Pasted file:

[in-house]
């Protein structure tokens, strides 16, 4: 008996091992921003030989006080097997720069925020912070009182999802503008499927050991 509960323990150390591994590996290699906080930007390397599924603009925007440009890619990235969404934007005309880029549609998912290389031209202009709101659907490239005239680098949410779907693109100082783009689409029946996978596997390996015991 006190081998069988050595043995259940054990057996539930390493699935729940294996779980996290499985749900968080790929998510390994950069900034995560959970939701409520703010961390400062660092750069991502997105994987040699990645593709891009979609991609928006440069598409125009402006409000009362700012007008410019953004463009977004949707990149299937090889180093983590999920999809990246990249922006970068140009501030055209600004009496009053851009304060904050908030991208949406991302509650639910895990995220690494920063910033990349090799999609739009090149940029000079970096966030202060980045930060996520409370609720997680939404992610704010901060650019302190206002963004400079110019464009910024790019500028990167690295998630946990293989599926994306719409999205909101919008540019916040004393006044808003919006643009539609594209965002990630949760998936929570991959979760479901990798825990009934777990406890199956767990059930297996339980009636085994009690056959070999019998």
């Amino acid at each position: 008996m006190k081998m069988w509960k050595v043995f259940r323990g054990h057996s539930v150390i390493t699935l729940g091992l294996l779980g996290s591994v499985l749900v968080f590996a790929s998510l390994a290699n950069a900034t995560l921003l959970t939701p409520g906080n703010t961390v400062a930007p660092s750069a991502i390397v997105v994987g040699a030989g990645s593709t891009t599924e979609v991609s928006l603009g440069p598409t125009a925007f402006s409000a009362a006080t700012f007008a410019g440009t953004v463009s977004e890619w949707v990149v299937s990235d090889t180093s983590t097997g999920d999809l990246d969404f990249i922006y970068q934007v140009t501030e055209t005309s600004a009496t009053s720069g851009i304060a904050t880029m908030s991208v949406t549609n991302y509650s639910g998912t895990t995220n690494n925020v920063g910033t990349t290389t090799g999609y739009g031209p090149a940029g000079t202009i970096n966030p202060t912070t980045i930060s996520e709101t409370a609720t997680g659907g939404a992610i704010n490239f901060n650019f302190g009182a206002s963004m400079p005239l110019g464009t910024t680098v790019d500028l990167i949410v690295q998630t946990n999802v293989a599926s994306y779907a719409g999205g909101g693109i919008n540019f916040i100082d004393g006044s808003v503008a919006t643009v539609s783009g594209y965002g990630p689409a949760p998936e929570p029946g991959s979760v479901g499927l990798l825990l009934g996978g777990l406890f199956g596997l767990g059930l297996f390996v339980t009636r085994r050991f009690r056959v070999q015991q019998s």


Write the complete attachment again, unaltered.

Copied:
[in-house]
């Protein structure tokens, strides 16, 4: 008996091992921003030989006080097997720069925020912070009182999802503008499927050991 509960323990150390591994590996290699906080930007390397599924603009925007440009890619990235969404934007005309880029549609998912290389031209202009709101659907490239005239680098949410779907693109100082783009689409029946996978596997390996015991 006190081998069988050595043995259940054990057996539930390493699935729940294996779980996290499985749900968080790929998510390994950069900034995560959970939701409520703010961390400062660092750069991502997105994987040699990645593709891009979609991609928006440069598409125009402006409000009362700012007008410019953004463009977004949707990149299937090889180093983590999920999809990246990249922006970068140009501030055209600004009496009053851009304060904050908030991208949406991302509650639910895990995220690494920063910033990349090799999609739009090149940029000079970096966030202060980045930060996520409370609720997680939404992610704010901060650019302190206002963004400079110019464009910024790019500028990167690295998630946990293989599926994306719409999205909101919008540019916040004393006044808003919006643009539609594209965002990630949760998936929570991959979760479901990798825990009934777990406890199956767990059930297996339980009636085994009690056959070999019998």
């Amino acid at each position: 008996m006190k081998m069988w509960k050595v043995f259940r323990g054990h057996s539930v150390i390493t699935l729940g091992l294996l779980g996290s591994v499985l749900v968080f590996a790929s998510l390994a290699n950069a900034t995560l921003l959970t939701p409520g906080n703010t961390v400062a930007p660092s750069a991502i390397v997105v994987g040699a030989g990645s593709t891009t599924e979609v991609s928006l603009g440069p598409t125009a925007f402006s409000a009362a006080t700012f007008a410019g440009t953004v463009s977004e890619w949707v990149v299937s990235d090889t180093s983590t097997g999920d999809l990246d969404f990249i922006y970068q934007v140009t501030e055209t005309s600004a009496t009053s720069g851009i304060a904050t880029m908030s991208v949406t549609n991302y509650s639910g998912t895990t995220n690494n925020v920063g910033t990349t290389t090799g999609y739009g031209p090149a940029g000079t202009i970096n966030p202060t912070t980045i930060s996520e709101t409370a609720t997680g659907g939404a992610i704010n490239f901060n650019f302190g009182a206002s963004m400079p005239l110019g464009t910024t680098v790019d500028l990167i949410v690295q998630t946990n999802v293989a599926s994306y779907a719409g999205g909101g693109i919008n540019f916040i100082d004393g006044s808003v503008a919006t643009v539609s783009g594209y965002g990630p689409a949760p998936e929570p029946g991959s979760v479901g499927l990798l825990l009934g996978g777990l406890f199956g596997l767990g059930l297996f390996v339980t009636r085994r050991f009690r056959v070999q015991q019998s």